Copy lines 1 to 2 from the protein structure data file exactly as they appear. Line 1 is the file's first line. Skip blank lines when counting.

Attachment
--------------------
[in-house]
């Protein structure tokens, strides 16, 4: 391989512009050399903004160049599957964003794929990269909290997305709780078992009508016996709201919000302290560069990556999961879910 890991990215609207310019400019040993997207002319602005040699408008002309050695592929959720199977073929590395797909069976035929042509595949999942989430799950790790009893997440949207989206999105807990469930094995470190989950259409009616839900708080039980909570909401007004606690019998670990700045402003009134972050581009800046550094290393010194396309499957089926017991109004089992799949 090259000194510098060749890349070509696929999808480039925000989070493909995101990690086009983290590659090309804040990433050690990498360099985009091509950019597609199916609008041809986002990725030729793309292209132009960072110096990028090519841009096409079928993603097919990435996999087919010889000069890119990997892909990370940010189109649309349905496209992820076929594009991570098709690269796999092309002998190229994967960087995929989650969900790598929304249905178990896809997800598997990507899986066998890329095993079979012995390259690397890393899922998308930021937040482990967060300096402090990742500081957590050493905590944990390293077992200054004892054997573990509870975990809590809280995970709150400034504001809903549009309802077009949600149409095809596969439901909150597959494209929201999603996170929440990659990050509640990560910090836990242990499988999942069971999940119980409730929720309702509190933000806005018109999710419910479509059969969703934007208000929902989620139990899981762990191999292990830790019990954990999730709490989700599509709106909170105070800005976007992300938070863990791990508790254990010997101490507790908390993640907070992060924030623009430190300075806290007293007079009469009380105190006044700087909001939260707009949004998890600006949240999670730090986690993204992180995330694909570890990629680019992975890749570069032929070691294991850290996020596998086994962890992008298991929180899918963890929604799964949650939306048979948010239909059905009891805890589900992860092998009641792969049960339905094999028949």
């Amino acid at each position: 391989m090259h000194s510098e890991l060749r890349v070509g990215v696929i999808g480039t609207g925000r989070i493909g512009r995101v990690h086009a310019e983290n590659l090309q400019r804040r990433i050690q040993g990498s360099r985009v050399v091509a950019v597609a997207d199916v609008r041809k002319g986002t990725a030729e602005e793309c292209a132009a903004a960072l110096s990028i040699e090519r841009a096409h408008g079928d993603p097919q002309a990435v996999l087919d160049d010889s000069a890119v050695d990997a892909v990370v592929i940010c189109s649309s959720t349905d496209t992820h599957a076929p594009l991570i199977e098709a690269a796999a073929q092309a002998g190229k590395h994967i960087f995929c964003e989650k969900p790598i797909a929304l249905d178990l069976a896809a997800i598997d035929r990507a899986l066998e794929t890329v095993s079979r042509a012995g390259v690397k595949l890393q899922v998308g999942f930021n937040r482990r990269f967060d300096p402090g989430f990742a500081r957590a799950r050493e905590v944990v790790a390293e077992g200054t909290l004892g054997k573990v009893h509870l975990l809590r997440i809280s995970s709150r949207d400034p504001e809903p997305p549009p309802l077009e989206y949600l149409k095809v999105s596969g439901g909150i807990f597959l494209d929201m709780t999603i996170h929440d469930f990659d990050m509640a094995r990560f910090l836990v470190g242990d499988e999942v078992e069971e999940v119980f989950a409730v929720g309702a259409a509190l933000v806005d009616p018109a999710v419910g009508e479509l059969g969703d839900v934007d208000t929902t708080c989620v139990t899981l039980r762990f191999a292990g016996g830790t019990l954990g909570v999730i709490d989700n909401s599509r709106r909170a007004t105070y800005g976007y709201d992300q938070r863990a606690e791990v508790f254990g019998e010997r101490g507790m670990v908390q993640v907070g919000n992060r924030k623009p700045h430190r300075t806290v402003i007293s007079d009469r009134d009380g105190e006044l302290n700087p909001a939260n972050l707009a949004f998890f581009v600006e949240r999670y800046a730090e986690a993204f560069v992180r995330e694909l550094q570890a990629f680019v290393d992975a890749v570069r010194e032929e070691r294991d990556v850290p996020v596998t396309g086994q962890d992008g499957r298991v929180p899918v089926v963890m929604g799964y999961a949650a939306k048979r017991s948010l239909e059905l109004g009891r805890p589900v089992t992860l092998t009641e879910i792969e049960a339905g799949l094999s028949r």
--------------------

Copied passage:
[in-house]
């Protein structure tokens, strides 16, 4: 391989512009050399903004160049599957964003794929990269909290997305709780078992009508016996709201919000302290560069990556999961879910 890991990215609207310019400019040993997207002319602005040699408008002309050695592929959720199977073929590395797909069976035929042509595949999942989430799950790790009893997440949207989206999105807990469930094995470190989950259409009616839900708080039980909570909401007004606690019998670990700045402003009134972050581009800046550094290393010194396309499957089926017991109004089992799949 090259000194510098060749890349070509696929999808480039925000989070493909995101990690086009983290590659090309804040990433050690990498360099985009091509950019597609199916609008041809986002990725030729793309292209132009960072110096990028090519841009096409079928993603097919990435996999087919010889000069890119990997892909990370940010189109649309349905496209992820076929594009991570098709690269796999092309002998190229994967960087995929989650969900790598929304249905178990896809997800598997990507899986066998890329095993079979012995390259690397890393899922998308930021937040482990967060300096402090990742500081957590050493905590944990390293077992200054004892054997573990509870975990809590809280995970709150400034504001809903549009309802077009949600149409095809596969439901909150597959494209929201999603996170929440990659990050509640990560910090836990242990499988999942069971999940119980409730929720309702509190933000806005018109999710419910479509059969969703934007208000929902989620139990899981762990191999292990830790019990954990999730709490989700599509709106909170105070800005976007992300938070863990791990508790254990010997101490507790908390993640907070992060924030623009430190300075806290007293007079009469009380105190006044700087909001939260707009949004998890600006949240999670730090986690993204992180995330694909570890990629680019992975890749570069032929070691294991850290996020596998086994962890992008298991929180899918963890929604799964949650939306048979948010239909059905009891805890589900992860092998009641792969049960339905094999028949």